The Hong Kong Stock Exchange has appointed Garry Jones as the CEO of London Metal Exchange as it moves to heal the LME's reputation after the aluminium hoarding scandal.
Jones, former CEO of the NYSE Liffe and an industry veteran with over 30 years of experience in exchanges and financial services, replaces Martin Abbott, whose resignation was announced in June. Jones will also be a member of LME's board when he assumes his role on 30 September.
Following his appointment as LME CEO, Jones will also become the Hong Kong stock exchange's co-head of global markets and a member of its management committee.
Hong Kong Exchanges and Clearing Limited acquired the LME in 2012 for more than $2bn (£1.3bn, €1.5bn) to expand into metals trading.
'International Experience of Exchanges'
At the NYSE Liffe, a global exchange offering a wide range of fixed income, currency and commodities derivative products, Jones dealt with soft and agricultural commodities trading with physical delivery, as well as market participants comprised producers, trade buyers, intermediaries, brokers and the investment community.
Jones also served as Group Executive Vice President and Head of Global Derivatives for NYSE Euronext.
Previously, he had worked with Brokertec Europe and ICAP Electronic Broking as CEO after taking a number of trading and business management positions at firms including Japan's Daiwa Securities, France's Banque Paribas and Merrill Lynch of the US.
Jones has also been a member of the board of directors of the Qatar Exchange, LCH.Clearnet Group and the Federation of European Securities Exchanges.
"Garry has a wealth of international experience of exchanges, markets and trading and is very familiar with UK rules and regulations. We are confident that under Garry's leadership, the continued success of the LME is assured," Brian Bender, chairman of the LME, said in a statement.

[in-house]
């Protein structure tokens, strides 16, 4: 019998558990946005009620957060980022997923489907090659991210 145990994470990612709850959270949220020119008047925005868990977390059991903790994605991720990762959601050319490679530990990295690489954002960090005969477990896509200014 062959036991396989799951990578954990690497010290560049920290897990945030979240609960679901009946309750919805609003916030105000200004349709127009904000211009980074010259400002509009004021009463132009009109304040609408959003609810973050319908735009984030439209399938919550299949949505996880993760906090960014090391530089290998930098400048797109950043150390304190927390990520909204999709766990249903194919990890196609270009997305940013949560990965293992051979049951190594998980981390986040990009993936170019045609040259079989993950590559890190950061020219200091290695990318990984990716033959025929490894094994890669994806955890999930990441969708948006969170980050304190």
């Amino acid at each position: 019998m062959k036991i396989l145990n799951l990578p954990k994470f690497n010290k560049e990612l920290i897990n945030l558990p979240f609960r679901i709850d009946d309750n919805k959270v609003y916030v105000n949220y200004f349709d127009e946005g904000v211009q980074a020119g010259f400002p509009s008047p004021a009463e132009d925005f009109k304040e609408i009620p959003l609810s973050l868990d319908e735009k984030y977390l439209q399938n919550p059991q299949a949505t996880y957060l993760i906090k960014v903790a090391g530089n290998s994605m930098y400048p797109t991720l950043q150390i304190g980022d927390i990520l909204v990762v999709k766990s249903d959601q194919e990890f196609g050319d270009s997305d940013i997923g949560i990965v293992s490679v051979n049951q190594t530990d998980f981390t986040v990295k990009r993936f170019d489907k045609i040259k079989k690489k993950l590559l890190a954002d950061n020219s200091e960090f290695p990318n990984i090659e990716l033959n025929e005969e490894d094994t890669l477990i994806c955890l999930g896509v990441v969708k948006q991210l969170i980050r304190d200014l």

"Garry has deep experience from both NYSE LIFFE and ICAP of leading complex businesses and has been at the heart of some of the most transformative developments in the exchange sector," said Hong Kong Stock Exchange CEO Charles Li.
LME's Deputy CEO Resigns
The stock exchange added that Diarmuid O'Hegarty, LME's Deputy CEO, has decided to resign from his role. His resignation will be effective after a six month notice period.
Having joined the LME in 1998, O'Hegarty was appointed Deputy CEO in 2012. He also served as LME's Director of Regulation and Compliance and a member of LME's Executive Committee as well as of the Hong Kong stock exchange's Management Committee.
He has been "a significant contributor to the success of LME's integration into the HKEx Group," said Li.
Jones's appointment comes as the world's oldest metals exchange is caught in a controversy over stocking metals.
Banks trading in the metal which also own the storage warehouses have been accused of deliberately taking time to deliver aluminium supplies and so pushing up its price.
Metals consumers have mounted legal action against some of the banks over the allegations of artificially inflating delivery waiting times to lift metal prices and boost rents for warehouse owners.
LME aluminium buyers are required to pay a premium on the wholesale price of the metal to secure orders. This has risen by more than 150% since 2010 as stockpiles in warehouses rocketed to a record 5.5 million tonnes.
High aluminium prices have hit a number of industries, such as the drinks business, where consumers ultimately pay more for canned drinks whenever the cost of the metal creeps up.